On Pilgrimage

The word 'pilgrim' comes from the greek word pereginus meaning 'resident alien'. The notion of pilgrimage therefore reminds us that Christians are strangers and pilgrims on the earth whose true citizenship is in heaven.

Pilgrimages are journeys to holy places. For some, a pilgrimage will be undertaken as an act of thanksgiving. For others, a pilgrimage may be made as an act of penance. Some might also go on pilgrimage in search of physical or spiritual healing.

A pilgrimage to the Holy Land would involve following in the footsetps of our Lord and visiting those places in which important events in the life and ministry of Jesus occurred. Other pilgrimages would normally involve a visit to a shrine dedicated to a more recent event.  Examples of such pilgrimages would include visits to Fatima, Lourdes or Walsingham in which apparitions of the Blessed Virgin Mary have appeared. A pilgrimage might also be made to visit the relics of a particular Saint or Martyr.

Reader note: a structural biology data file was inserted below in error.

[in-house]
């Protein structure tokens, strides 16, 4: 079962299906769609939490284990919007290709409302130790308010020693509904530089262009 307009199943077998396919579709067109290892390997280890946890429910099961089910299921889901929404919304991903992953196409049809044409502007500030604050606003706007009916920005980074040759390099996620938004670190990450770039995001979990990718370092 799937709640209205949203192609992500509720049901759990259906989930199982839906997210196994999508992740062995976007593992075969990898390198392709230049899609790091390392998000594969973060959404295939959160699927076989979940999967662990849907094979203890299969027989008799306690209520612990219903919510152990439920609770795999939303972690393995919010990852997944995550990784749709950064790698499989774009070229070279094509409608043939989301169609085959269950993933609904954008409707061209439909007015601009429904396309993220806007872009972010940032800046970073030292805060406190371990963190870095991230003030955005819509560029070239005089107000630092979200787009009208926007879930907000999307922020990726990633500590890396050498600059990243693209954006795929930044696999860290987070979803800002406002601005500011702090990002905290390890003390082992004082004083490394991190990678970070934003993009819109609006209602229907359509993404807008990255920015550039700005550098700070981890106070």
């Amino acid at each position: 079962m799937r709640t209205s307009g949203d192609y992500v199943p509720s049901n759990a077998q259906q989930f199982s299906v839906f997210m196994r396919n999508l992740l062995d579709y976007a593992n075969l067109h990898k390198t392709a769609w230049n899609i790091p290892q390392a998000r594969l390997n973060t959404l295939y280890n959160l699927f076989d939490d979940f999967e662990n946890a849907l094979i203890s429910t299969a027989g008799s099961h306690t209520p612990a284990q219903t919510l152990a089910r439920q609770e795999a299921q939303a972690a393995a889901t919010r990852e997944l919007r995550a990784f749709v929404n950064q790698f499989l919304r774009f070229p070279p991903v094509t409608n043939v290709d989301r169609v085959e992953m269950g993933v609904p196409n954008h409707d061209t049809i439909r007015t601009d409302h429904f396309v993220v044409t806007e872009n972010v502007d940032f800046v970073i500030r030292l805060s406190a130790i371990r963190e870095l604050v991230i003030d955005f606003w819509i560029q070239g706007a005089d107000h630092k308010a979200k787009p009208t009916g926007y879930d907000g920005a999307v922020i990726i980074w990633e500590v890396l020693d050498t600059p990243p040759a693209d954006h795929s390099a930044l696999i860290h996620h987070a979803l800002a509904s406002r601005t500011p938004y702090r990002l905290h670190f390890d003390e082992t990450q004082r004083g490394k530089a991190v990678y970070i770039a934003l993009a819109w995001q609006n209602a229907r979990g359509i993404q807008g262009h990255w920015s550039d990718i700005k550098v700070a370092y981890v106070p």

It is important to remember that we might go on pilgrimage not just for ourselves, but on behalf of someone else. Pilgrims should spend some time carefully considering the 'intention' for which they wish to make their journey before setting out.